court’s finding that he committed a Grade A supervised release violation by selling heroin. He
does not challenge the other findings of guilt or the reasonableness of his sentence.
We review a district court’s decision to revoke supervised release for an abuse of
discretion. United States v. Kontrol, 554 F.3d 1089, 1091 (6th Cir. 2009). A violation of a
supervised release condition must be proven by a preponderance of the evidence. See 18 U.S.C.
§ 3583(e)(3); United States v. Boothe, 335 F.3d 522, 527 (6th Cir. 2003). “The preponderance
standard requires a lesser quantum of proof and enables the trier of fact to make a determination
of guilt that it could not make if the standard were that at trial, i.e., guilt beyond a reasonable
doubt.” United States v. Thompson, 314 F. App’x 797, 799 (6th Cir. 2008). Because revocation
proceedings “are more flexible than a criminal trial,” the district court may consider all relevant
evidence, including hearsay, “if it is proven to be reliable.”
United States v. Stephenson,
928 F.2d 728, 732 (6th Cir. 1991).
Shakir argues that the evidence presented at the revocation hearing was insufficient
because the probation officer’s testimony was based solely on the arrest warrant rather than any
independent investigation of Shakir’s alleged criminal conduct. But there is no “independent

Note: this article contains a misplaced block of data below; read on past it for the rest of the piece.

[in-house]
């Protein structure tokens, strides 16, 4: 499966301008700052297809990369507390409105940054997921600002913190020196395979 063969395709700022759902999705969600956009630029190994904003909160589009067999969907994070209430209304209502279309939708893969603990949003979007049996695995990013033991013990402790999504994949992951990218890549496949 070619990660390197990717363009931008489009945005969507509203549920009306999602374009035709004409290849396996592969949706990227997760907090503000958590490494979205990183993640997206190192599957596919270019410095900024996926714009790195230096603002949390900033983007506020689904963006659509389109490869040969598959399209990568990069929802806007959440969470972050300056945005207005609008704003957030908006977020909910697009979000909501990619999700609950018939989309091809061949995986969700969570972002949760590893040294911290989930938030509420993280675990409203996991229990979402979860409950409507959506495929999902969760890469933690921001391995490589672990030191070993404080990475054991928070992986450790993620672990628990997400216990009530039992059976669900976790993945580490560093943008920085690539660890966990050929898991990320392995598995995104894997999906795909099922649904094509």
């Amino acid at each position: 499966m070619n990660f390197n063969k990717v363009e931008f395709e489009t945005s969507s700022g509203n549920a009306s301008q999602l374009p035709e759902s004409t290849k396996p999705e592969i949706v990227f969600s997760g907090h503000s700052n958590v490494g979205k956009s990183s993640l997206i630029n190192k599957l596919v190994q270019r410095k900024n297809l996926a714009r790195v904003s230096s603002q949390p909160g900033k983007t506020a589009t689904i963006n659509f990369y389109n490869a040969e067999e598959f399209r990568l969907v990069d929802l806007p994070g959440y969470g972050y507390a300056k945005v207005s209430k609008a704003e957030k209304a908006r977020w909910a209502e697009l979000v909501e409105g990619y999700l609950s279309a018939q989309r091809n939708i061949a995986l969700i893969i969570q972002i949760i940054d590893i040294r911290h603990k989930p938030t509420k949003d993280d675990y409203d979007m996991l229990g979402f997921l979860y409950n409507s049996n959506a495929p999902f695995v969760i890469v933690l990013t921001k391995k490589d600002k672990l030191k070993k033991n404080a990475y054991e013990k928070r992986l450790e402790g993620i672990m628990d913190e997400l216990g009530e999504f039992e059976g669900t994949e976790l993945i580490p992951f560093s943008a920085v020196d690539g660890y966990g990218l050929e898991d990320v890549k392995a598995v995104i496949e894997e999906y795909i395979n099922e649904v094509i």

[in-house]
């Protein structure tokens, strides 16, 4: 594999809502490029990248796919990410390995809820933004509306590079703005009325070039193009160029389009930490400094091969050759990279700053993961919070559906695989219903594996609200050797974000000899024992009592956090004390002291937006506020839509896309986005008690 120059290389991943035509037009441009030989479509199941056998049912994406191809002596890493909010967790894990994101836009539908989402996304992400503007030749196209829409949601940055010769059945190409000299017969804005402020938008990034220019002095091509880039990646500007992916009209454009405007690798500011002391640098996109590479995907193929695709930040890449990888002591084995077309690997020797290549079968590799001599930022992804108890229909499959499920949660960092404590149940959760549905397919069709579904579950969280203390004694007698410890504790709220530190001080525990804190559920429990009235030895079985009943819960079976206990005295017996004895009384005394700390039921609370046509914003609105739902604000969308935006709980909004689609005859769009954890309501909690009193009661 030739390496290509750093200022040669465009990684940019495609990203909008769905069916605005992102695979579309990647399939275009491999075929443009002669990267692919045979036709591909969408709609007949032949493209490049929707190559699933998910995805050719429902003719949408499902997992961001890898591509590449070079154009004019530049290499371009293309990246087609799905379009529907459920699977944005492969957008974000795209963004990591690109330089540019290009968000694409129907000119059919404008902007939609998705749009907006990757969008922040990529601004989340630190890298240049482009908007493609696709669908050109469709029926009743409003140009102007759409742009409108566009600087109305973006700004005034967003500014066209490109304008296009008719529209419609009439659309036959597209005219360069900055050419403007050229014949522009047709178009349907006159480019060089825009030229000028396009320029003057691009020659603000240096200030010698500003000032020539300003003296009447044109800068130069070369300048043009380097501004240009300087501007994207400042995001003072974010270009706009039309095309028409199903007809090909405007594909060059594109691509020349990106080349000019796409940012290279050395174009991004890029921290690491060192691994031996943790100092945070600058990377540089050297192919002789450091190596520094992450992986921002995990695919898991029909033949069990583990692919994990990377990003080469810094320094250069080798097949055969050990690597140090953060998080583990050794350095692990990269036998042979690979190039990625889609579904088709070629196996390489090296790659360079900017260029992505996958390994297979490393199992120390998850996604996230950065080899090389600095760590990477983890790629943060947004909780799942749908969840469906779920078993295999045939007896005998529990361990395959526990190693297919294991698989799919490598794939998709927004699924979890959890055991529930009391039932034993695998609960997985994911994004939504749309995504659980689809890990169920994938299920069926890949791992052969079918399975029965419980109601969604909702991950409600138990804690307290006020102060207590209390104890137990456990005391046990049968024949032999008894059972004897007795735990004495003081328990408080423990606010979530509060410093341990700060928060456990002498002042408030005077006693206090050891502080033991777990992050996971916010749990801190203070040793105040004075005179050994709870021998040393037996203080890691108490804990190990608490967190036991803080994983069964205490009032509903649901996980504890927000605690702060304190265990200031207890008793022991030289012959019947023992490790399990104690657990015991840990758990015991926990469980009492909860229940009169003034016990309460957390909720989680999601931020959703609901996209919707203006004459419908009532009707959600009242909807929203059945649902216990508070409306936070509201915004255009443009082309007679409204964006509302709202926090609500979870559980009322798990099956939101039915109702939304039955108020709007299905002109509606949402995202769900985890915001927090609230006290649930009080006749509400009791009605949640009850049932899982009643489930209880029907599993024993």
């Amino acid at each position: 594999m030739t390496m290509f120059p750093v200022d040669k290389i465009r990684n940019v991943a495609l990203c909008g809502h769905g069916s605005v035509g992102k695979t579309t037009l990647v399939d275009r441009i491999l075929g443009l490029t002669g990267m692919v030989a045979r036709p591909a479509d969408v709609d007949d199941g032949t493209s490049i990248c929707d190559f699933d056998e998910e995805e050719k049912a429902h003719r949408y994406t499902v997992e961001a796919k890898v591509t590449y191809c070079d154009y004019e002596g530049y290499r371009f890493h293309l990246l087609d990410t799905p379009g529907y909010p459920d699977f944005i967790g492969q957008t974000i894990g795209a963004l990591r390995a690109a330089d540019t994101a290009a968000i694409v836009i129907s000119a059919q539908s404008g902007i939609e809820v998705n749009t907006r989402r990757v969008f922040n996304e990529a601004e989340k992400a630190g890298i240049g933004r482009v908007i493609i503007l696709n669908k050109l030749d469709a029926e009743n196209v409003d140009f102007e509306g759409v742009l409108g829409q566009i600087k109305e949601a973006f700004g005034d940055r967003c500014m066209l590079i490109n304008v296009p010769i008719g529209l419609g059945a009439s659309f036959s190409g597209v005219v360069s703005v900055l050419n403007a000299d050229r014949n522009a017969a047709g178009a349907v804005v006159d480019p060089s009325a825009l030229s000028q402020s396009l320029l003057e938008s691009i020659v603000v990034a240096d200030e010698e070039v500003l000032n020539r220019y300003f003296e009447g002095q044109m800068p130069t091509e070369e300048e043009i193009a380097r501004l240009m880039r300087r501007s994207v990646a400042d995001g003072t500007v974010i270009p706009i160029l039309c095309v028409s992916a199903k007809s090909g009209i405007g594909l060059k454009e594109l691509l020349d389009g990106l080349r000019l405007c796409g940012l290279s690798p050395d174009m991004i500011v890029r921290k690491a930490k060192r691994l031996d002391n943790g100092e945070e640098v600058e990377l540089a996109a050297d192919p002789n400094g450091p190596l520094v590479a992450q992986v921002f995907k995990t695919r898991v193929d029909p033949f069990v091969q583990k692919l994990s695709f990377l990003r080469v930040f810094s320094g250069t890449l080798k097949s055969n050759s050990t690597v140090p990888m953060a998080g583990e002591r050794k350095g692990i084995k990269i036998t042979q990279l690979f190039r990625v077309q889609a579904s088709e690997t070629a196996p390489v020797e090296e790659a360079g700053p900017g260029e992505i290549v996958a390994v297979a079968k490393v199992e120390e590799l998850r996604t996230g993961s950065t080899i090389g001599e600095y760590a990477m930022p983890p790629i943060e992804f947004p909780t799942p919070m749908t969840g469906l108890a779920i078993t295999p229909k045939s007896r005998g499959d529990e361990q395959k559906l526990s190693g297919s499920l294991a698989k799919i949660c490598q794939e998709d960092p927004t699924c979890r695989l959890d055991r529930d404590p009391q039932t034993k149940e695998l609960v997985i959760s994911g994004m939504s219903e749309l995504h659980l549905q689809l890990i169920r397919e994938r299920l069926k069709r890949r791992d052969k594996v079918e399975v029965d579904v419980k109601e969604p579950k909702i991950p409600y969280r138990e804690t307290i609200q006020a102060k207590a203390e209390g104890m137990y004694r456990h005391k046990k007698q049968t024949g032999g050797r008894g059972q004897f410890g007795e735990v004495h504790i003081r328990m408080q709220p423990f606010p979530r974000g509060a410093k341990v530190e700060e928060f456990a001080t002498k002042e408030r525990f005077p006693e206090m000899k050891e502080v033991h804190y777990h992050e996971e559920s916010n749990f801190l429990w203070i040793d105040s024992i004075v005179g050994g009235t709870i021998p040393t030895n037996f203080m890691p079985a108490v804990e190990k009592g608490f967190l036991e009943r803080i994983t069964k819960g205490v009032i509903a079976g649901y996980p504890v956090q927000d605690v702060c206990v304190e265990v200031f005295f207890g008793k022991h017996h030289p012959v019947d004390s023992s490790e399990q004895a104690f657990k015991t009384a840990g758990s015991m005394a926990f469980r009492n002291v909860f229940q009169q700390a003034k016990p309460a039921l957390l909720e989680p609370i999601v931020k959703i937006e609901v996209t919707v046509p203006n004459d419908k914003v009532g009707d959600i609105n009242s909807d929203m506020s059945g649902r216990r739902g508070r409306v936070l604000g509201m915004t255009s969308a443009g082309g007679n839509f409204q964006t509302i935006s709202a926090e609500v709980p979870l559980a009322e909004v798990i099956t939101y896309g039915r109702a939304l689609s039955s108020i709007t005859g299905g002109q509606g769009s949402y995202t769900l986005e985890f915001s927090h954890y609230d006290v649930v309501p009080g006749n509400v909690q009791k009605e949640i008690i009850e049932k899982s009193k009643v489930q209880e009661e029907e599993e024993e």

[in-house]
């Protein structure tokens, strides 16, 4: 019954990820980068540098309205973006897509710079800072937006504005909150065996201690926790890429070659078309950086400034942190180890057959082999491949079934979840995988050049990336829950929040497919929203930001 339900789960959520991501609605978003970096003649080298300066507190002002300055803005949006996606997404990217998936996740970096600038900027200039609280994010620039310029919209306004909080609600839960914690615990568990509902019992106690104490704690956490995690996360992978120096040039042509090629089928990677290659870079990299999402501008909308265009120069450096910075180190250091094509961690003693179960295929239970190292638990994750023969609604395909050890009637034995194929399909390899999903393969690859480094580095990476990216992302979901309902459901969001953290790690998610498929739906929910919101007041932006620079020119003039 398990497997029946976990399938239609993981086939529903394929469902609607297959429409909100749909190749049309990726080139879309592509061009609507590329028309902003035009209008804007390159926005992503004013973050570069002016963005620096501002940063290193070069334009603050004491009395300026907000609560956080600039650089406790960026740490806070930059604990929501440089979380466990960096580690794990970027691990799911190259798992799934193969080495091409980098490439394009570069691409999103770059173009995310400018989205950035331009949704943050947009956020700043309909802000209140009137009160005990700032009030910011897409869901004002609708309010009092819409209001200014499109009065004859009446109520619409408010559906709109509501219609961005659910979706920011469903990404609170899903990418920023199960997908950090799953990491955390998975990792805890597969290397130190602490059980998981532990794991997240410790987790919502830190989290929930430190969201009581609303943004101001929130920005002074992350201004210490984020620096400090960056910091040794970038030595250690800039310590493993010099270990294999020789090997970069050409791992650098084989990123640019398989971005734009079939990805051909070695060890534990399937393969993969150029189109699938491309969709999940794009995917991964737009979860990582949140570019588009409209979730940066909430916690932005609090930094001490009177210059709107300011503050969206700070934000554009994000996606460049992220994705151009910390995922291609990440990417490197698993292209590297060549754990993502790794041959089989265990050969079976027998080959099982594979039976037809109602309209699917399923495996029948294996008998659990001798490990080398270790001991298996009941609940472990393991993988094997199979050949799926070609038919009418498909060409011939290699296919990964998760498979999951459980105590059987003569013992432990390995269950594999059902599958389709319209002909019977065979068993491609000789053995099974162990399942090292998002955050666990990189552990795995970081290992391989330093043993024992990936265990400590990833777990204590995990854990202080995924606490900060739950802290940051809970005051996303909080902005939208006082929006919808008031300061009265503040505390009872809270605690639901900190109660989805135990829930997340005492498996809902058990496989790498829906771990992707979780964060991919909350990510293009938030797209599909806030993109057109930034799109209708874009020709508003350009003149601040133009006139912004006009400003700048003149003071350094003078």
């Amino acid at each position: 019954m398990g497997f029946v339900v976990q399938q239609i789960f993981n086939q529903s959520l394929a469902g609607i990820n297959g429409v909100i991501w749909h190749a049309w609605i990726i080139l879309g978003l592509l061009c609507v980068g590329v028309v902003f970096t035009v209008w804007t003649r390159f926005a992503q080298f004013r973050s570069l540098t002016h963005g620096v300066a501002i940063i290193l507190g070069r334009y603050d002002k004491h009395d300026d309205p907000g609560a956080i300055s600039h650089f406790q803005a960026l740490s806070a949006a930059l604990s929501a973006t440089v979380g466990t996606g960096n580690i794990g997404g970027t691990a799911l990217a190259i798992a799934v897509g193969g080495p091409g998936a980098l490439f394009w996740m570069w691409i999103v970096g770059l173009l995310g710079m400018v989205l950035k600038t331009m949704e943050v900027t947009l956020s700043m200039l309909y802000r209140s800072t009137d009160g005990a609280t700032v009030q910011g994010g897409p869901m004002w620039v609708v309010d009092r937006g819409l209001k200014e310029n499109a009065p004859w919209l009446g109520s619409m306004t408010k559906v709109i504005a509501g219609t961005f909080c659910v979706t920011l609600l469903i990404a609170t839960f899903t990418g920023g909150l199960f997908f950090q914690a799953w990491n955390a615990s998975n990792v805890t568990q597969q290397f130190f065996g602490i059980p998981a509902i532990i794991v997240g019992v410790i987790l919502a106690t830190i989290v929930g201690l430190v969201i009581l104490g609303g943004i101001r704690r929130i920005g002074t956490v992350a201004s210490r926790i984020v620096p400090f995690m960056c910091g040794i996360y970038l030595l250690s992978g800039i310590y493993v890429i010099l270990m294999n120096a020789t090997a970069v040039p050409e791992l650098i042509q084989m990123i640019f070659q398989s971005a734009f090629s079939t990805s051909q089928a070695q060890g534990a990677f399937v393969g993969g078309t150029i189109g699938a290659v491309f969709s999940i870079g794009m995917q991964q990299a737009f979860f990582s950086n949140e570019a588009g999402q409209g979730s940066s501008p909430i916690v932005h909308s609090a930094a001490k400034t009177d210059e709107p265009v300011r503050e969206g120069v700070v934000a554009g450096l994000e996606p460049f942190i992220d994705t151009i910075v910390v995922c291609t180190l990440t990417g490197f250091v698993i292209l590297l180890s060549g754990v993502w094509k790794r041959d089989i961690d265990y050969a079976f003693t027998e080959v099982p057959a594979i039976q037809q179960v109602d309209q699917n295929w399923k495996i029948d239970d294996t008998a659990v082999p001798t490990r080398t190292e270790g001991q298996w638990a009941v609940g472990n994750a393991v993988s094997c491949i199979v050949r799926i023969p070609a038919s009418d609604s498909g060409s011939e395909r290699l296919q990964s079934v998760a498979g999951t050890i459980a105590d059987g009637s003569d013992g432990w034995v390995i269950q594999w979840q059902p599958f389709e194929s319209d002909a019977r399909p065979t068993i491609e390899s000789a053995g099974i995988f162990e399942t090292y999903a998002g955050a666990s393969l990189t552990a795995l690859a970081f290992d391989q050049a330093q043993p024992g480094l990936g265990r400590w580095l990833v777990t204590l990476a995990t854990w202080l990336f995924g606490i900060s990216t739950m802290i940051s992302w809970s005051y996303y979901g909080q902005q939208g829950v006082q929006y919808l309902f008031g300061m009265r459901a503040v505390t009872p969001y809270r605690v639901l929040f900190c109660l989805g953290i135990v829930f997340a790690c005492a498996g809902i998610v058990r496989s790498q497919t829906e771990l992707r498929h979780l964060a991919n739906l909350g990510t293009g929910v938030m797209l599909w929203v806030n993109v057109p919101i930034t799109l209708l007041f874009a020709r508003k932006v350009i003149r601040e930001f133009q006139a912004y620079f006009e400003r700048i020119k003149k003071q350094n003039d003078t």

investigation requirement for supervised release revocation cases,” and “a witness need not have
firsthand knowledge of the underlying facts in order to testify competently at a revocation
hearing.” Thompson, 314 F. App’x at 800. The arrest warrant on which the probation officer
based her testimony was introduced into evidence and contained a detailed account of the
underlying events, including the date, time, and place at which the heroin sale occurred. (RE
693, Page ID # 2006.) This evidence, which Shakir did not dispute, was sufficient to support the
district court’s finding of guilt. See United States v. Shipman, 215 F.3d 1328 (6th Cir. 2000)
United States v. Shakir
(unpublished) (finding “no clear error in the finding of the district court on [the] violation of
supervised release” based on “a police report and testimony from a probation department
representative”). The case on which Shakir relies, Taylor v. U.S. Parole Comm’n, 734 F.2d 1152
(6th Cir. 1984), is distinguishable. There, the parole commission relied solely on a probation
officer’s letter summarizing an arrest report to find, over the defendant’s denial of any
wrongdoing, that the defendant had committed forgery and theft offenses while on parole.
734 F.2d at 1154-56. This court, citing the absence of any sworn testimony or a copy of “the
arrest report itself,” held that the parole commission abused its discretion by basing its finding of
new criminal conduct on the probation officer’s letter. Id. at 1156. Here, by contrast, the
probation officer testified at the revocation hearing and the arrest warrant was provided to the
court, constituting “reasonably reliable evidence” that Shakir engaged in criminal conduct.
Thompson, 314 F. App’x at 799 (citation omitted). Moreover, the information included in the
arrest warrant was sufficient to establish a felony offense. Cf. Stephenson, 928 F.2d at 732-33.
Under these circumstances, Shakir has failed to demonstrate an abuse of discretion.
For these reasons, we affirm the district court’s judgment.
Disclaimer: Justia Dockets & Filings provides public litigation records from the federal appellate and district courts. These filings and docket sheets should not be considered findings of fact or liability, nor do they necessarily reflect the view of Justia.
Why Is My Information Online?